The Simple Life
By Michele Meier Vosberg
“Put Me in Coach”
I have just been coached. It did not involve sports, games or any sort of ball. No uniform with a number on the back was required. As I write this, I have no bruised shins or sore arms. For these things, I am grateful. My experience with being coached in the past has been less than stellar, but this is a new field, personal life coaching. This is a type of coaching that interests me.
In my past, I admit, I have not had happy experiences with coaching. I grew up in the days before girls, except for a few tomboys, played sports. It was just not expected or encouraged. Today’s girls have a whole array of sports opportunities, starting when they are very young. We had the Girls Athletic Club, otherwise known as GAA. Involvement in GAA required wearing a one-piece snap up the front pink cotton jumpsuit. If you joined the GAA, which was our after school sports opportunity, you had to wear the lovely pink attire not only for gym class but after school as well. I was not fond of the pink jumpsuit. Think about it, how many women really look all that good in a one piece pink shorts outfit? I may not be a fashion maven, but those pink jumpsuits scared me out of after school sports. Even at the ripe old age of twelve, I had some sense of fashion. I knew what worked on me and what did not, and the pink jumpsuit definitely was a fashion “don’t.”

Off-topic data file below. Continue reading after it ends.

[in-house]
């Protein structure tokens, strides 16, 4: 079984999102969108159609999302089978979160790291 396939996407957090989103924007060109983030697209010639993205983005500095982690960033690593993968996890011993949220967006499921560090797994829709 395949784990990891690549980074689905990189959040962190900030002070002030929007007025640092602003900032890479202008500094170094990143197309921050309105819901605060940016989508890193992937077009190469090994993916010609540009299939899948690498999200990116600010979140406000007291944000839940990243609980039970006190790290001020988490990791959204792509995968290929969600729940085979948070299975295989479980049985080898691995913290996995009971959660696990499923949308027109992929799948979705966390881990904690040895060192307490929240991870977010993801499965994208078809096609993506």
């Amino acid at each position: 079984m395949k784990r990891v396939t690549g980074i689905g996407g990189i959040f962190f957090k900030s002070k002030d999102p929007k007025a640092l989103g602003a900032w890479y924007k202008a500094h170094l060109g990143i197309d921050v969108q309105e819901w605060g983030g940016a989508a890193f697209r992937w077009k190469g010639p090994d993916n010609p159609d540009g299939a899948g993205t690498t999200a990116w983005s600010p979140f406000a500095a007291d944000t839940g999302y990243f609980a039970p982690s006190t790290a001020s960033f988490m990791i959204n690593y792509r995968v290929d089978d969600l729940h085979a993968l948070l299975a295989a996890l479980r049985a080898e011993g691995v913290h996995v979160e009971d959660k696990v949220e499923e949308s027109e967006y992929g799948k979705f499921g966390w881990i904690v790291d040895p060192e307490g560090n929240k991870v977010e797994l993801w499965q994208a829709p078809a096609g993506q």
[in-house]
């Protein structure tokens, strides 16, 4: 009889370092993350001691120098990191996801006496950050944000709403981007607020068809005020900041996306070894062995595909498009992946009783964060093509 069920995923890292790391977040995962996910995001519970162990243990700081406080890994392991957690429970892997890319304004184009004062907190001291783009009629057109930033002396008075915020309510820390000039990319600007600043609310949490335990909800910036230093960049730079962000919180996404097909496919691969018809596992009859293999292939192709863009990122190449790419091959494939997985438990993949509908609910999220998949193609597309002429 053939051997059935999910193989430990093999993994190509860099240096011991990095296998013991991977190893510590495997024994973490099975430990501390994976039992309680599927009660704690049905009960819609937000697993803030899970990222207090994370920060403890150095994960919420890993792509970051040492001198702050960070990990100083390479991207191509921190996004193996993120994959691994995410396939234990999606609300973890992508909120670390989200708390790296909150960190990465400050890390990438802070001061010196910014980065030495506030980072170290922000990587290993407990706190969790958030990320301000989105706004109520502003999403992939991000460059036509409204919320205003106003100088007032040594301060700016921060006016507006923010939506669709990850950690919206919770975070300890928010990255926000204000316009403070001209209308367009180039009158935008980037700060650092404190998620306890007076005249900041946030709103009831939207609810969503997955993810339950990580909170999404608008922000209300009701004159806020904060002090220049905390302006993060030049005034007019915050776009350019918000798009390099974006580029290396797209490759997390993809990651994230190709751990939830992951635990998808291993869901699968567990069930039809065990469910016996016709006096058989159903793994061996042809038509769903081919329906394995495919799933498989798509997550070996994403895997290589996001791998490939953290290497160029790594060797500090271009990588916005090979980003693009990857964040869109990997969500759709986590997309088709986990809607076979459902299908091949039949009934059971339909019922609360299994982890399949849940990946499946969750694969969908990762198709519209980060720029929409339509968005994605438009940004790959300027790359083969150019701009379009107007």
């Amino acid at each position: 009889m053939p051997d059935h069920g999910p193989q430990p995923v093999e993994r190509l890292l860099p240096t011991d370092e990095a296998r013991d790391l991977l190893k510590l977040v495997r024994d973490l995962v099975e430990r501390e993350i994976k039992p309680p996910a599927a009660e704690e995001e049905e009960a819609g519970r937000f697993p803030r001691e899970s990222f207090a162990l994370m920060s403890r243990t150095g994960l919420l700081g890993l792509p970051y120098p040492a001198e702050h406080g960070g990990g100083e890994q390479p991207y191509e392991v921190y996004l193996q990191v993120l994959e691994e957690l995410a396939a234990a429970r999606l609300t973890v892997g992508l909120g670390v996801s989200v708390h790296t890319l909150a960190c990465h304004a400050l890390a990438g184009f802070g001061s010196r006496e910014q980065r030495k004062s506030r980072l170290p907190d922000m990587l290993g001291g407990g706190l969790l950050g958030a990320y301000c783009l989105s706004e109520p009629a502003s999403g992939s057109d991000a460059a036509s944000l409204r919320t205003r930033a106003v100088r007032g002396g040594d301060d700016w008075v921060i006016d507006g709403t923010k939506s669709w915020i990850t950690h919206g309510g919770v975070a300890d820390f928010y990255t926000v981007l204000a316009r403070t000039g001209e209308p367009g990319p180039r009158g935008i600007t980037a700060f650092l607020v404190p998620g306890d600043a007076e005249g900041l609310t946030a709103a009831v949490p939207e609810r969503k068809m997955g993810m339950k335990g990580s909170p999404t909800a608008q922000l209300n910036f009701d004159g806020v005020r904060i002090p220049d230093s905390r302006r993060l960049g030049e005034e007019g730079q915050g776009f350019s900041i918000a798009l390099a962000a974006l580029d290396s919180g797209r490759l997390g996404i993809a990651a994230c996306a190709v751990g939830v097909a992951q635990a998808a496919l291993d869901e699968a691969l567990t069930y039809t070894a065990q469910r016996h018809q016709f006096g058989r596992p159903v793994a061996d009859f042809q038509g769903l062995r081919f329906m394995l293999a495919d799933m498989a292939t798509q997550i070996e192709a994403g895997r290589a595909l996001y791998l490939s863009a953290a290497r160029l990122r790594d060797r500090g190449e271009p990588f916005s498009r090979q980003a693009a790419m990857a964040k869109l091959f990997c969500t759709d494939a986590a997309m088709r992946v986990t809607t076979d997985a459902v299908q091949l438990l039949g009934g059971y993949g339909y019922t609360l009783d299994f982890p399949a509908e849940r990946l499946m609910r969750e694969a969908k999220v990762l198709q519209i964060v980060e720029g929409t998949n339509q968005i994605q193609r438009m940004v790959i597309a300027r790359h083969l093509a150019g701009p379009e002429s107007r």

Title Nine came along when I was in high school. It promised equal opportunities for women in school sports. Our phy. ed. classes suddenly became more evolved. We played real sports, often with the boy’s phy. ed. class. Out went the pink jumpsuits (too racy for mixed company?) I remember playing baseball, or maybe it was softball…at the time I didn’t know the difference, with the boy’s phy. ed class. The boy’s phy. ed. teacher was our coach. His coaching consisted of telling me to go out to third base. That was it, no direction, no instruction. Certainly there was no guidance or modeling. I had only the vaguest notion of what to do when I got there, but I was savvy enough to at least know where third base was. The first ball that came my way hit me square on the shins. Of course I didn’t catch it, I had my baseball mitt on the wrong hand. I figured that I was right handed, so that was where the mitt should go. No wonder it didn’t fit very well. I was branded a baseball imbecile and banished out to right field. I was happy with my lot in right field for many years; balls rarely came my way. It was better that way. When it was my turn to bat, I prayed for a pitcher who threw lots of balls. If I didn’t have to swing, I couldn’t make a fool of myself. It usually worked. I got myself through a lot of spring phy. ed. seasons that way.
Fall meant football, that is an even worse story. At least in baseball, I mostly knew the rules. I played in many a flag football game and I bravely admit now that I didn’t have a clue about what I was doing. I am not stupid, I was in fact an honor student, I was probably teachable, though probably not talented. Where was the coaching? Where was the person to say, “here is how you hold the bat” or “these are the rules of football?”